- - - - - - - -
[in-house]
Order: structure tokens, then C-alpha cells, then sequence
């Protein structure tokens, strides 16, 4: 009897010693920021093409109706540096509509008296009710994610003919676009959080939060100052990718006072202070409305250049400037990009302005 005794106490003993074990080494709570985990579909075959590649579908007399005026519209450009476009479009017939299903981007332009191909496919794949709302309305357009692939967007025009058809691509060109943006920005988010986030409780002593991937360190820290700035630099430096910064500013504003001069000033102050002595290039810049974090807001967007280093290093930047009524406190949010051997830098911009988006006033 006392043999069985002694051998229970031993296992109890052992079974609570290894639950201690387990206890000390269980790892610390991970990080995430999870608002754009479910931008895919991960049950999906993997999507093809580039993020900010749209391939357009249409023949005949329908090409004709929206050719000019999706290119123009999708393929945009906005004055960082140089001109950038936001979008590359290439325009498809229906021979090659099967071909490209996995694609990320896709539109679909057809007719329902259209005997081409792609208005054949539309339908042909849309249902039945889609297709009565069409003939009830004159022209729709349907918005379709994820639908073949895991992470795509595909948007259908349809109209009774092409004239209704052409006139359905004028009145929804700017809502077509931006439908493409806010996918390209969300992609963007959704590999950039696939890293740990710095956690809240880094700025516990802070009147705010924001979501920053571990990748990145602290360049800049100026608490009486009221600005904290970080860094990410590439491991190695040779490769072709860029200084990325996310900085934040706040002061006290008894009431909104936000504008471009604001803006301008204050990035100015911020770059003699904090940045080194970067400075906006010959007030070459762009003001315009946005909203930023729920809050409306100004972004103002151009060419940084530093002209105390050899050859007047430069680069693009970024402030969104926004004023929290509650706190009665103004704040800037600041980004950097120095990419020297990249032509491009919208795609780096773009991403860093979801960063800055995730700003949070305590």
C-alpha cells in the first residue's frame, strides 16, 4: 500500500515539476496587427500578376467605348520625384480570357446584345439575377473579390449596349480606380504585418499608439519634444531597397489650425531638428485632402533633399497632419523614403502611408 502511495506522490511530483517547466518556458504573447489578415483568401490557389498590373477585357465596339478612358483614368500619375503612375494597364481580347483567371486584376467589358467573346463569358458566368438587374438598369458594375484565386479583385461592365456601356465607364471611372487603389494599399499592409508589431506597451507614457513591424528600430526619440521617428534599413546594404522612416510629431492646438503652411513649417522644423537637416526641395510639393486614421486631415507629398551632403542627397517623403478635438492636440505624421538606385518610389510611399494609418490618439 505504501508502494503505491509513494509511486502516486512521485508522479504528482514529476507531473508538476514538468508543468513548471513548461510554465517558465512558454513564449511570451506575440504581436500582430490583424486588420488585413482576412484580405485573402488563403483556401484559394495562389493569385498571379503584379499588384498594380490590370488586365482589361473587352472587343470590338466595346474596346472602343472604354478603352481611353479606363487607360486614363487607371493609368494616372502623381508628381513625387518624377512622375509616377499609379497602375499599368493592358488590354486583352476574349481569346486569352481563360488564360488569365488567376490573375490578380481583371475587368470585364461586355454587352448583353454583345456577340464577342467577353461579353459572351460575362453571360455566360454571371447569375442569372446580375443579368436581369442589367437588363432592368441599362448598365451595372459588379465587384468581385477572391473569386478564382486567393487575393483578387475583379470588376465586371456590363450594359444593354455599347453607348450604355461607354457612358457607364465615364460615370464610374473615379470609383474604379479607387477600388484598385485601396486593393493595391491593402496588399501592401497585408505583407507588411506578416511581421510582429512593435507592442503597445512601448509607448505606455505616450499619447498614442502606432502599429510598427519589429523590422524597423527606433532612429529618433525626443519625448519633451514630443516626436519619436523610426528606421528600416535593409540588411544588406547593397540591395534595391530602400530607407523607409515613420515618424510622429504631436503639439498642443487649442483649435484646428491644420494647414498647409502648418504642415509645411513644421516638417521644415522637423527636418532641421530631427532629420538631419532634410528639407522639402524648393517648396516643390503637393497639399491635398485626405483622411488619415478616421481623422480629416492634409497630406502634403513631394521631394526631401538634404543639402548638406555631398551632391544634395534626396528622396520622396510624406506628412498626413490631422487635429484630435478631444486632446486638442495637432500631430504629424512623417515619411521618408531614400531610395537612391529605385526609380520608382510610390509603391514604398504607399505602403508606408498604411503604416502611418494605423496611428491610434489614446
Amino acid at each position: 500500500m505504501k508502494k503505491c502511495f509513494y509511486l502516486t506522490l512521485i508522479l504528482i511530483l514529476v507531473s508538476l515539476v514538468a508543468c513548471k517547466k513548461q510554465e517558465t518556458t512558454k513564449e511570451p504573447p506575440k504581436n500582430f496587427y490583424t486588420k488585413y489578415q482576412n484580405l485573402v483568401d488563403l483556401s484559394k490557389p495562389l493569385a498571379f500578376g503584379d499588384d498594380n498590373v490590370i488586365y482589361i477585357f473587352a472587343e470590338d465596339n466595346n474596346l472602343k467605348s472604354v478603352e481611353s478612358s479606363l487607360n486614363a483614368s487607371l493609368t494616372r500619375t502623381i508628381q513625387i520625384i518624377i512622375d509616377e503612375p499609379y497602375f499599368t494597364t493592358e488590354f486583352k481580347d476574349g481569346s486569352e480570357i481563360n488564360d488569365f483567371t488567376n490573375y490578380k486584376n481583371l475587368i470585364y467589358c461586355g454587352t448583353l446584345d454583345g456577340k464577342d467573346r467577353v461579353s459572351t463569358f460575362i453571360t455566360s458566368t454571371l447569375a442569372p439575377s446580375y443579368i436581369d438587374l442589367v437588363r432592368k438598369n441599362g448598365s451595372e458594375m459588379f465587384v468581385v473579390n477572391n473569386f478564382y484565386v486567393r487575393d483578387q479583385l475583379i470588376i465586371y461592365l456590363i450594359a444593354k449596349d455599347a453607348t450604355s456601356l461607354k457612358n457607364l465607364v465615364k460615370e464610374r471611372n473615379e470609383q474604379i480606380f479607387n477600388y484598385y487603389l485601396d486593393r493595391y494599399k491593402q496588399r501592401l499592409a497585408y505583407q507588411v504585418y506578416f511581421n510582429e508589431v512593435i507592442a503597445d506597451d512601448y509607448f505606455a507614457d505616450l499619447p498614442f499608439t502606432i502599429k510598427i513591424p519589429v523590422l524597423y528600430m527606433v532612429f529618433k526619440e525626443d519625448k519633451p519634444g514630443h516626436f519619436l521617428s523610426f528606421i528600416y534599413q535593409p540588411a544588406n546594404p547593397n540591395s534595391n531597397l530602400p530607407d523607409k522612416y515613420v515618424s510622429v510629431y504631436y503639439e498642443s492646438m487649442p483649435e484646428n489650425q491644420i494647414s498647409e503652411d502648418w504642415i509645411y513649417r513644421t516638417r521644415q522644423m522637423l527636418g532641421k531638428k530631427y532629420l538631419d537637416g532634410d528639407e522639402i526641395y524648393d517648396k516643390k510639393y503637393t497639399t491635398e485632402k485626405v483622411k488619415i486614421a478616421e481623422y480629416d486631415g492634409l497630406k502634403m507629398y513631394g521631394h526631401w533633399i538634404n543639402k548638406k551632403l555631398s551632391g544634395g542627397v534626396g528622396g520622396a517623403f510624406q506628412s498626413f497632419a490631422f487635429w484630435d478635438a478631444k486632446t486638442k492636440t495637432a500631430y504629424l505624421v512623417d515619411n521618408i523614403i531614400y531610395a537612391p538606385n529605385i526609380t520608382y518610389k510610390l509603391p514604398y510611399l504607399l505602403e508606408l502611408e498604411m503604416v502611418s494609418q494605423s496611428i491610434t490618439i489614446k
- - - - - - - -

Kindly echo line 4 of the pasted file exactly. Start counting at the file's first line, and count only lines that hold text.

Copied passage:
C-alpha cells in the first residue's frame, strides 16, 4: 500500500515539476496587427500578376467605348520625384480570357446584345439575377473579390449596349480606380504585418499608439519634444531597397489650425531638428485632402533633399497632419523614403502611408 502511495506522490511530483517547466518556458504573447489578415483568401490557389498590373477585357465596339478612358483614368500619375503612375494597364481580347483567371486584376467589358467573346463569358458566368438587374438598369458594375484565386479583385461592365456601356465607364471611372487603389494599399499592409508589431506597451507614457513591424528600430526619440521617428534599413546594404522612416510629431492646438503652411513649417522644423537637416526641395510639393486614421486631415507629398551632403542627397517623403478635438492636440505624421538606385518610389510611399494609418490618439 505504501508502494503505491509513494509511486502516486512521485508522479504528482514529476507531473508538476514538468508543468513548471513548461510554465517558465512558454513564449511570451506575440504581436500582430490583424486588420488585413482576412484580405485573402488563403483556401484559394495562389493569385498571379503584379499588384498594380490590370488586365482589361473587352472587343470590338466595346474596346472602343472604354478603352481611353479606363487607360486614363487607371493609368494616372502623381508628381513625387518624377512622375509616377499609379497602375499599368493592358488590354486583352476574349481569346486569352481563360488564360488569365488567376490573375490578380481583371475587368470585364461586355454587352448583353454583345456577340464577342467577353461579353459572351460575362453571360455566360454571371447569375442569372446580375443579368436581369442589367437588363432592368441599362448598365451595372459588379465587384468581385477572391473569386478564382486567393487575393483578387475583379470588376465586371456590363450594359444593354455599347453607348450604355461607354457612358457607364465615364460615370464610374473615379470609383474604379479607387477600388484598385485601396486593393493595391491593402496588399501592401497585408505583407507588411506578416511581421510582429512593435507592442503597445512601448509607448505606455505616450499619447498614442502606432502599429510598427519589429523590422524597423527606433532612429529618433525626443519625448519633451514630443516626436519619436523610426528606421528600416535593409540588411544588406547593397540591395534595391530602400530607407523607409515613420515618424510622429504631436503639439498642443487649442483649435484646428491644420494647414498647409502648418504642415509645411513644421516638417521644415522637423527636418532641421530631427532629420538631419532634410528639407522639402524648393517648396516643390503637393497639399491635398485626405483622411488619415478616421481623422480629416492634409497630406502634403513631394521631394526631401538634404543639402548638406555631398551632391544634395534626396528622396520622396510624406506628412498626413490631422487635429484630435478631444486632446486638442495637432500631430504629424512623417515619411521618408531614400531610395537612391529605385526609380520608382510610390509603391514604398504607399505602403508606408498604411503604416502611418494605423496611428491610434489614446